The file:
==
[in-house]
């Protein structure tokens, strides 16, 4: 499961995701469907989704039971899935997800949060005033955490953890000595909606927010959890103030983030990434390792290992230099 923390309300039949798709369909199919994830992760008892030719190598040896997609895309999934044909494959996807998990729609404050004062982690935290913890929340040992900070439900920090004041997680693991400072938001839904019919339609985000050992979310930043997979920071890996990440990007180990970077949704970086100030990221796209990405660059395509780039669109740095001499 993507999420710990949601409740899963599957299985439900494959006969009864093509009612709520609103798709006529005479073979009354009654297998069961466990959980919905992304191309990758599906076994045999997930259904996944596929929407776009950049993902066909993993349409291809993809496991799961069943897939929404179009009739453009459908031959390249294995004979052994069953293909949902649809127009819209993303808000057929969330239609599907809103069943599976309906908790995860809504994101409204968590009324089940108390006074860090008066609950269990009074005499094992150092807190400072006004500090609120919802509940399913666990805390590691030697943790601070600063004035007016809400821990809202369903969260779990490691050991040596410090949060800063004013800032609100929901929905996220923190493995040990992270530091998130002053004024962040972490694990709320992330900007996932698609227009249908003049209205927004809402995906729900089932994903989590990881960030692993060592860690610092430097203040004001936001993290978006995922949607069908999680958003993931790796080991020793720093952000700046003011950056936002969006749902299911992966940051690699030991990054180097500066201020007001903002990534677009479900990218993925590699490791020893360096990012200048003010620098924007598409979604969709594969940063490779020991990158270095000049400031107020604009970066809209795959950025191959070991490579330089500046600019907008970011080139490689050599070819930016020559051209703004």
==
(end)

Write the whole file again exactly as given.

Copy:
[in-house]
């Protein structure tokens, strides 16, 4: 499961995701469907989704039971899935997800949060005033955490953890000595909606927010959890103030983030990434390792290992230099 923390309300039949798709369909199919994830992760008892030719190598040896997609895309999934044909494959996807998990729609404050004062982690935290913890929340040992900070439900920090004041997680693991400072938001839904019919339609985000050992979310930043997979920071890996990440990007180990970077949704970086100030990221796209990405660059395509780039669109740095001499 993507999420710990949601409740899963599957299985439900494959006969009864093509009612709520609103798709006529005479073979009354009654297998069961466990959980919905992304191309990758599906076994045999997930259904996944596929929407776009950049993902066909993993349409291809993809496991799961069943897939929404179009009739453009459908031959390249294995004979052994069953293909949902649809127009819209993303808000057929969330239609599907809103069943599976309906908790995860809504994101409204968590009324089940108390006074860090008066609950269990009074005499094992150092807190400072006004500090609120919802509940399913666990805390590691030697943790601070600063004035007016809400821990809202369903969260779990490691050991040596410090949060800063004013800032609100929901929905996220923190493995040990992270530091998130002053004024962040972490694990709320992330900007996932698609227009249908003049209205927004809402995906729900089932994903989590990881960030692993060592860690610092430097203040004001936001993290978006995922949607069908999680958003993931790796080991020793720093952000700046003011950056936002969006749902299911992966940051690699030991990054180097500066201020007001903002990534677009479900990218993925590699490791020893360096990012200048003010620098924007598409979604969709594969940063490779020991990158270095000049400031107020604009970066809209795959950025191959070991490579330089500046600019907008970011080139490689050599070819930016020559051209703004």